Groupings of alternative elements or embodiments of the invention disclosed herein are not to be construed as limitations. Each group member can be referred to and claimed individually or in any combination with other members of the group or other elements found herein. One or more members of a group can be included in, or deleted from, a group for reasons of convenience and/or patentability. When any such inclusion or deletion occurs, the specification is herein deemed to contain the group as modified thus fulfilling the written description of all Markush groups used in the appended claims.

It should be apparent to those skilled in the art that many more modifications besides those already described are possible without departing from the inventive concepts herein. The inventive subject matter, therefore, is not to be restricted except in the spirit of the appended claims. Moreover, in interpreting both the specification and the claims, all terms should be interpreted in the broadest possible manner consistent with the context. In particular, the terms “comprises” and “comprising” should be interpreted as referring to elements, components, or steps in a non-exclusive manner, indicating that the referenced elements, components, or steps may be present, or utilized, or combined with other elements, components, or steps that are not expressly referenced. Where the specification claims refers to at least one of something selected from the group consisting of A, B, C . . . and N, the text should be interpreted as requiring only one element from the group, not A plus N, or B plus N, etc.


1. A method for retrofitting an existing manual airflow register to a motorized damper, wherein the register comprises a plurality of blades and a lever operatively connected to the blades such that movement of the lever rotates each of the blades simultaneously, the method comprising:

attaching a retrofitting device to the existing manual airflow register, the retrofitting device comprising: a support structure including a frame having first and second sets of legs extending outwardly from opposing sides of the frame, wherein the first set of legs are configured to attach to a first side of the existing manual airflow register and the second set of legs are configured to attach to a second side of the existing manual airflow register, wherein the first and second sides of the existing manual airflow register are a first pair of opposed sides, the support structure being sized and configured to be spaced from a second pair of opposing sides of the existing manual airflow register when the first and second sets of legs are connected to the first and second sides of the existing manual airflow register; a gear box disposed on the support structure; a threaded rod and a motor, the gear box connecting the threaded rod to the motor such that the motor can cause rotation of the threaded rod via the gear box, wherein the threaded rod and motor are supported by the support structure such that the threaded rod includes a first end portion coupled to the motor and an opposing second end portion rotatably coupled to the support structure; and a linking apparatus on the threaded rod, such that rotation of the threaded rod causes movement of the linking apparatus with respect to the support structure; the retrofitting device being attached to the existing manual airflow register by attaching the first set of legs to the first side of the existing manual airflow register, and attaching the second set of legs to the second side of the existing manual airflow register, where the first side is opposite of the second side; and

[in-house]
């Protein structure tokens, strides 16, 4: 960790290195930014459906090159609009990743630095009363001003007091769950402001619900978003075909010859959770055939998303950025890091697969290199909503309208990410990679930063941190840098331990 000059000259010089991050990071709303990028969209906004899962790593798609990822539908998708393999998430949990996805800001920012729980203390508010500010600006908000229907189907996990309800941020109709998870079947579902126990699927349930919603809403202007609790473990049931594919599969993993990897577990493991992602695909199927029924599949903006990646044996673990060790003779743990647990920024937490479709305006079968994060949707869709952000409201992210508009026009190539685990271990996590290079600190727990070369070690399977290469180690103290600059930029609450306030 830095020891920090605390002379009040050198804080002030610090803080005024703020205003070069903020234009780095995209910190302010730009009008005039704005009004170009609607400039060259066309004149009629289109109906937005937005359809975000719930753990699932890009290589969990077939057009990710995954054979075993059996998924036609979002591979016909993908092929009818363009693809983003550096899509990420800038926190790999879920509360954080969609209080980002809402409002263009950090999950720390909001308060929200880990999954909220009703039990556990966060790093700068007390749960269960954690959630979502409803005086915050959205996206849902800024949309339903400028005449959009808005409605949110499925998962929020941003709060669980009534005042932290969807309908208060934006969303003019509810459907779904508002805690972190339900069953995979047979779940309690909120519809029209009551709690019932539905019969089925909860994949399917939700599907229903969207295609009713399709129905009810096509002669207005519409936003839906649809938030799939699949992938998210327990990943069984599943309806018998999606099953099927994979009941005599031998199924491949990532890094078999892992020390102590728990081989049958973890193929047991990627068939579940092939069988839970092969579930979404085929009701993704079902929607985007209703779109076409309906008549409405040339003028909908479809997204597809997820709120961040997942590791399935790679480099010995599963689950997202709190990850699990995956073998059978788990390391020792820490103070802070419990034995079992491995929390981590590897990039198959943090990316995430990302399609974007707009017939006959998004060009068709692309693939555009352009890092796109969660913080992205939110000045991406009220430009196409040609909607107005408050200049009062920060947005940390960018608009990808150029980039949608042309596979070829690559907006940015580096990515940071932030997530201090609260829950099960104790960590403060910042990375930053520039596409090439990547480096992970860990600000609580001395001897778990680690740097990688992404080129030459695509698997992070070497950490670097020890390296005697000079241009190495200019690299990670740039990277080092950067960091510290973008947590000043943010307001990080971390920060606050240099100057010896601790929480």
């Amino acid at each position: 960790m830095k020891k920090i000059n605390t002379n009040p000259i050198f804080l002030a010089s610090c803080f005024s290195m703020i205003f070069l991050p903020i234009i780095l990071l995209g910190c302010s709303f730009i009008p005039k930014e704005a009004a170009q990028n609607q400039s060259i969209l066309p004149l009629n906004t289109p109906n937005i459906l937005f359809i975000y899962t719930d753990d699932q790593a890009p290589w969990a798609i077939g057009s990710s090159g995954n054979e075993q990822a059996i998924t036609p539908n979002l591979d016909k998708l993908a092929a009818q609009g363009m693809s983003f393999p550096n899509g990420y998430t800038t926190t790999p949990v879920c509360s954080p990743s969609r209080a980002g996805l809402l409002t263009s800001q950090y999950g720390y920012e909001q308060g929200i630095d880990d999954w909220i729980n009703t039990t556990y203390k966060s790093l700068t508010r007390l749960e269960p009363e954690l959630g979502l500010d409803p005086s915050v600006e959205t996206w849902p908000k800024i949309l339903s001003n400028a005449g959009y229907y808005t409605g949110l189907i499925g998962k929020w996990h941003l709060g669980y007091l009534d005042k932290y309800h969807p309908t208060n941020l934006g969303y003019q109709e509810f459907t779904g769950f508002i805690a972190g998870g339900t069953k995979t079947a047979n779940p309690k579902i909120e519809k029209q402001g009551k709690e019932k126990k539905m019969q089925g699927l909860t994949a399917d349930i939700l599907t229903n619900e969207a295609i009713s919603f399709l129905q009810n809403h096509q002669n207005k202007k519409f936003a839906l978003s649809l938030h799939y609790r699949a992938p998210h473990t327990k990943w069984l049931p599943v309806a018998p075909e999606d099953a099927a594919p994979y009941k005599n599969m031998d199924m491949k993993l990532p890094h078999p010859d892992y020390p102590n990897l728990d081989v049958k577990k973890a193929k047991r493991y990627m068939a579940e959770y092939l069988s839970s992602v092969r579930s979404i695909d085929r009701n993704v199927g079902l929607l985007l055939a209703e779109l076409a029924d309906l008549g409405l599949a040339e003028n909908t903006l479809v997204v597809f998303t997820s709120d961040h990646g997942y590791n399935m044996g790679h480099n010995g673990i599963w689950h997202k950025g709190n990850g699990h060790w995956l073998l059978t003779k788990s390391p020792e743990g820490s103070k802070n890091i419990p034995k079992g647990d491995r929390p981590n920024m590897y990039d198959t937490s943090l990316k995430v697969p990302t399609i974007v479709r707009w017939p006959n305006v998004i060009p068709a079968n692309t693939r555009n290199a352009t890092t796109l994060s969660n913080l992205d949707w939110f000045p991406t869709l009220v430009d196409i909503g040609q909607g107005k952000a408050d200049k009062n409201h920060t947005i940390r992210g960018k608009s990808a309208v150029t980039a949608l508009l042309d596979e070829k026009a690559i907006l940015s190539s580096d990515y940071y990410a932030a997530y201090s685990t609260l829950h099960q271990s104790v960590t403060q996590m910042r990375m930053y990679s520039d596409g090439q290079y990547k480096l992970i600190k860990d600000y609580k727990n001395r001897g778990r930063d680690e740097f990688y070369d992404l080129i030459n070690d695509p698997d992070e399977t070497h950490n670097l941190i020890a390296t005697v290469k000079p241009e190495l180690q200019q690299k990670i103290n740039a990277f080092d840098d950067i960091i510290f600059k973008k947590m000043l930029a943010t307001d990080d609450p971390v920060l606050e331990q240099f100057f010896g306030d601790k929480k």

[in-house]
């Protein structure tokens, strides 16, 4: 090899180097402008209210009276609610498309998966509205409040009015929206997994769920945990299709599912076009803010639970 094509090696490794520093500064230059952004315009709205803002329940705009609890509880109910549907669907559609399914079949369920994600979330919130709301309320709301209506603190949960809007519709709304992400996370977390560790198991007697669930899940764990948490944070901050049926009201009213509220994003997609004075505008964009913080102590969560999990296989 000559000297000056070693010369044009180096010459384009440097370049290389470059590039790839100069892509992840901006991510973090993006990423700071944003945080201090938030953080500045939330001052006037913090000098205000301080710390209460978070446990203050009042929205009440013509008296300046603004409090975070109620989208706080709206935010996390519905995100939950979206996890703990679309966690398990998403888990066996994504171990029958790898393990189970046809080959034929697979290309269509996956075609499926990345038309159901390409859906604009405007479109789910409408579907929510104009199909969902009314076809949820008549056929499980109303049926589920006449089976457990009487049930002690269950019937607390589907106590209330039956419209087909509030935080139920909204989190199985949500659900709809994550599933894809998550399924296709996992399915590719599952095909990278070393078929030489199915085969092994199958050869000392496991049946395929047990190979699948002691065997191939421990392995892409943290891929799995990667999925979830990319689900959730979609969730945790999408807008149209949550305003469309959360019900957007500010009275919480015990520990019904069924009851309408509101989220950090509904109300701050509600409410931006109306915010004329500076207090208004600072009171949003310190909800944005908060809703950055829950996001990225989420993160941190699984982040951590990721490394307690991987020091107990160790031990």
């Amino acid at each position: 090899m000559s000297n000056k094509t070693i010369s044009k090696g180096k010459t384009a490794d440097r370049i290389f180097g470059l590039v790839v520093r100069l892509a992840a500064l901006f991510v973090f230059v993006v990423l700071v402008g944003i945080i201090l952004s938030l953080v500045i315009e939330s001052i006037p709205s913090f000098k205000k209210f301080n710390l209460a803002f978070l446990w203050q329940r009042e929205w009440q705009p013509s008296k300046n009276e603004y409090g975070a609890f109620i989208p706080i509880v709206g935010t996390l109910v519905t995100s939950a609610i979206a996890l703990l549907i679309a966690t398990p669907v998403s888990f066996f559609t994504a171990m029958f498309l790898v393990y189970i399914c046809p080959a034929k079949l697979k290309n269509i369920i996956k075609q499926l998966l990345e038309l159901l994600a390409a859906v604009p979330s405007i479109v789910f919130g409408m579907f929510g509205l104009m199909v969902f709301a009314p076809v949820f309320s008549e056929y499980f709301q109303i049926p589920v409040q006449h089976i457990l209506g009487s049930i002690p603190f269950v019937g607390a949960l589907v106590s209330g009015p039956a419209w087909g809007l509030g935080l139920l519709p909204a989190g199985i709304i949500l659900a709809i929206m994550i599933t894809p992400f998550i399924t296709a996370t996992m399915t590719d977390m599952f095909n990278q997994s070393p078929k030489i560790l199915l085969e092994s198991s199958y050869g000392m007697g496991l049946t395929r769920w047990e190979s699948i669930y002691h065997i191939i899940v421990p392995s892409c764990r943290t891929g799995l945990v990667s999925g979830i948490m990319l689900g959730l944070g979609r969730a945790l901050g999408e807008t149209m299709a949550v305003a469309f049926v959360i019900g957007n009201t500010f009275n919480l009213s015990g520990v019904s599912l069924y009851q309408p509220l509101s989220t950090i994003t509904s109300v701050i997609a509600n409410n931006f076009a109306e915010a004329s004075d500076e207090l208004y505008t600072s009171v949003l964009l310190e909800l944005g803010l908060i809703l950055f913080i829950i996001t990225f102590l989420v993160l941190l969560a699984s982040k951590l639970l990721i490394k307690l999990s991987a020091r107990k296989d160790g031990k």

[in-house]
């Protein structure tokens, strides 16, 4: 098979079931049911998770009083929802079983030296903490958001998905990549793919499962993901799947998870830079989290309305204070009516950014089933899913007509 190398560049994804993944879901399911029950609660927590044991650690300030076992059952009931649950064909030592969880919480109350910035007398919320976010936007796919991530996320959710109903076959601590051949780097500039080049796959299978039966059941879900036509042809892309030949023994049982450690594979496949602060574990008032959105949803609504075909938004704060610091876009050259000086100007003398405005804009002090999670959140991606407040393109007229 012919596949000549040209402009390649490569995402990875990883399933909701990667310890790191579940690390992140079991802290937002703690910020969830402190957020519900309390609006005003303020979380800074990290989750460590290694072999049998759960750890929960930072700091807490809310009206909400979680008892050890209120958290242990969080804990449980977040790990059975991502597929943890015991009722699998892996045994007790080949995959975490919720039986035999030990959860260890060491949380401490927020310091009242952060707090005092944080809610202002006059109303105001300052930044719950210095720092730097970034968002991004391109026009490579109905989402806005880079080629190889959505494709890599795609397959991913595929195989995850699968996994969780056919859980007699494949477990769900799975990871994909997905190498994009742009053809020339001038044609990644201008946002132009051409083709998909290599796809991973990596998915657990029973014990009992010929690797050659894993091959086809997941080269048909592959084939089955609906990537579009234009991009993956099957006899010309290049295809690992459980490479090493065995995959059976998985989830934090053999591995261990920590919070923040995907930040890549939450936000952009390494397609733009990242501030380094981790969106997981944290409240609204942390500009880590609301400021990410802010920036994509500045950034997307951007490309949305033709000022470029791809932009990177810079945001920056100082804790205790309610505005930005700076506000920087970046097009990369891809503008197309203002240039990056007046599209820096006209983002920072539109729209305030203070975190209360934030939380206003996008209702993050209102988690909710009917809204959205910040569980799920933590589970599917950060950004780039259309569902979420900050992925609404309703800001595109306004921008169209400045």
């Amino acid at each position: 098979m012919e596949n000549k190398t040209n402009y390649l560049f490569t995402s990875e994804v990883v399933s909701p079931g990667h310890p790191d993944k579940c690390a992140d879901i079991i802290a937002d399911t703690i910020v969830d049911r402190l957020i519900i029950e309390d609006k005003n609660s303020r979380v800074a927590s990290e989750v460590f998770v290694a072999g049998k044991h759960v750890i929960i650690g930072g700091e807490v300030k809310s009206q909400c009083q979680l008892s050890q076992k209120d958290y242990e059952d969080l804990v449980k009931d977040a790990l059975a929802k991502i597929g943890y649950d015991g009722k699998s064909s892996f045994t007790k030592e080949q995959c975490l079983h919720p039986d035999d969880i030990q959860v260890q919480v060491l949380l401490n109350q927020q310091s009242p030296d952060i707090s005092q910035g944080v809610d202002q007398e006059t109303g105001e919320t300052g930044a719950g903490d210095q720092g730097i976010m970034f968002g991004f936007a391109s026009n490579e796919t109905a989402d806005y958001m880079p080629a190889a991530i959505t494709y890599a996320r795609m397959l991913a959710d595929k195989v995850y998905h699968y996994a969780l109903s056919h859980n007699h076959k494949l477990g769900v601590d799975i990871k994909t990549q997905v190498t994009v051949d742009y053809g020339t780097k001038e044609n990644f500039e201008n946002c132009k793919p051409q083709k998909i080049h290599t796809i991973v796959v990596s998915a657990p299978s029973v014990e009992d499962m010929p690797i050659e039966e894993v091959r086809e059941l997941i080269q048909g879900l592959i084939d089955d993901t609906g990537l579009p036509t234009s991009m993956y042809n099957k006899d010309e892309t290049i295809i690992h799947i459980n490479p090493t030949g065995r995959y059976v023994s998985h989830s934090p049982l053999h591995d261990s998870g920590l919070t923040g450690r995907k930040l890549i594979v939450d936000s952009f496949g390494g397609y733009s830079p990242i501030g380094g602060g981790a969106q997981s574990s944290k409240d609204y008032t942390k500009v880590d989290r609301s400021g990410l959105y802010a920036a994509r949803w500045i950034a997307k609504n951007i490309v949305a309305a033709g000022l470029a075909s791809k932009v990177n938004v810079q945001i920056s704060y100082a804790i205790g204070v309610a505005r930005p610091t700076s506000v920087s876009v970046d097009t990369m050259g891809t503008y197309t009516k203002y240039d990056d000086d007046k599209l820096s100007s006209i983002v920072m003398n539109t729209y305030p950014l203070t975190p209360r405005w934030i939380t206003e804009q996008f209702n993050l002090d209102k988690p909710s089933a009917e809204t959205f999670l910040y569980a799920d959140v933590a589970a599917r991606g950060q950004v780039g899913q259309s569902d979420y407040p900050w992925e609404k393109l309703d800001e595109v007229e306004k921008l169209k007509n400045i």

coupling the linking apparatus to the lever of the existing manual airflow register using a pin that extends from the linking apparatus to a hole in the lever, such that the movement of the linking apparatus causes movement of the lever, which causes each of the blades to rotate simultaneously.

2. The method of claim 1, wherein the linking apparatus comprises a disc that fits about the threaded rod.

3. The method of claim 1, further comprising communicatively coupling a controller with the motor, wherein the controller is configured to send a signal to the motor to cause the motor to move the linking apparatus via the threaded rod and gear box.

4. The method of claim 3, wherein the controller and motor are coupled via a wired connection.

5. The method of claim 3, wherein the controller and motor are wirelessly connected.

6. The method of claim 1, wherein movement of the threaded rod causes the plurality of blades to close.

7. The method of claim 1, wherein movement of the threaded rod causes the plurality of blades to open.

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Patent History
Patent number: 11137167
Type: Grant
Filed: Mar 28, 2018
Date of Patent: Oct 5, 2021
Patent Publication Number: 20190128559
Assignee: Innovative Building Energy Control (Lake Forest, CA)
Inventors: Gangyi Zhou (Lake Forest, CA), Ruijun Tian (Lake Forest, CA)
Primary Examiner: Steven B McAllister
Assistant Examiner: Elizabeth M. May
Application Number: 15/938,346
Current U.S. Class: Supervisory Central Control Means Overrides Zone Controller (165/209)
International Classification: F24F 13/14 (20060101); F24F 13/15 (20060101);